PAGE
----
An Account of the Fall of Palmyra under Zenobia; and of that accomplished Princess herself, and her Secretary, the learned and sublime Longinus. From the History of the Decline and Fall of Roman Empire, by Edward Gibbon, Esq.;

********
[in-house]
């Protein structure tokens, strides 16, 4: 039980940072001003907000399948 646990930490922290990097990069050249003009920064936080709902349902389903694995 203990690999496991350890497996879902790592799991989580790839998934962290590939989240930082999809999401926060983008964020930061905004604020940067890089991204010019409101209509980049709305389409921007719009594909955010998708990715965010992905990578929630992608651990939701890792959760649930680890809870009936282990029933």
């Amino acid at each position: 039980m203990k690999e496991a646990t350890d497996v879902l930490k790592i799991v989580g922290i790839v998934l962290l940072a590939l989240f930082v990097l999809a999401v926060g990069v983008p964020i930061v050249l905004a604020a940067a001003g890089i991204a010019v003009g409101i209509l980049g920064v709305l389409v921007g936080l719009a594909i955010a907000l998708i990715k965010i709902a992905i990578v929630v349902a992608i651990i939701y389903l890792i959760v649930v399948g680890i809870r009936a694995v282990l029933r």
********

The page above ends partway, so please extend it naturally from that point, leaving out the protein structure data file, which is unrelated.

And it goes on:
AURELIAN had no sooner secured the person and provinces of Tetricus, than he turned his arms against Zenobia, the celebrated queen of Palmyra and the East, Modern Europe has produced several illustrious women who have sustained with glory and weight of empire; nor is our own age destitute of such distinguished characters. But Zenobia is perhaps the only female, whose, superior genius broke through the servile indolence imposed on her sex by the climate and manners of Asia. She claim her descent from the Macedonian kings of Egypt, equalled in beauty her ancestor Cleopatra, and far surpassed that princes in Chastity (She never admitted her husband’s embraces but for the sake of posterity. If her hopes were baffled, in the ensuing month she reiterated the experiment.) and valour. Zenobia was esteemed the most lovely as well as the most heroic of her sex. She was of a dark complexion (for in speaking of a lady, there trifles become important). Her teeth were of a pearly whiteness. And her large black eyes sparkled with uncommon fire, tempered by the most attractive sweetness. Her voice was strong and harmonious. Her manly understanding was strengthened and adorned by study. She was not ignorant of the Latin tongue, but possessed in equal perfection the Greek, the Syriac, and the Egyptian language. She had drawn up for her own use an epitome of compared the beauties of Homer and Plato under the tuition of the sublime Longinus. This accomplished woman gave her hand to Odenathus, who from a private station raised himself to the dominion of the East. She soon because the friend and companion of a hero. In the intervals of war, Odenathus passionately delighted in the exercise of hunting; he pursued with ardour the wild beast of the desert, lions, panthers, and bears; and the ardour of Zenobia in that dangerous amusement was not inferior to his own. She had insured her constitution to fatigue, disdained the use of a covered carriage, generally appeared on horseback in a military several miles on the foot at the head of the troops. The success of Odenathus was in a great measure ascribed to her incomparable prudence and fortitude. Their splendid victories over the Great King, whom they twice pursued as far as the gates of Ctesiphon, laid the foundations of their united fame and power.. The armies which they commanded and the provinces which they had saved, acknowledged not any other sovereigns than their invincible chiefs. The senate and people of Rome revered a stranger who had avenged their captive emperor. And even the insensible son of Valerian accepted Odenahtus for his legitimate colleague. After a successful expedition against the Gothic plunderers of Asia, the Palmyrenian prince returned to the city of Emefa in Syria. Invincible in war, he was there cut off by domestic treason, and his favourite amusement of hunting was the case, or at least the occasion, of his death. his nephew, Maeonius, presumed to dart his javelin before that of his uncle; and though admonished of his error, repeated the same insolence. As a monarch and as a sportsman, Odenathus was provoked: took away his horse, a mark of ignominy among the barbarians, and chastised the rash youth by a short confinement.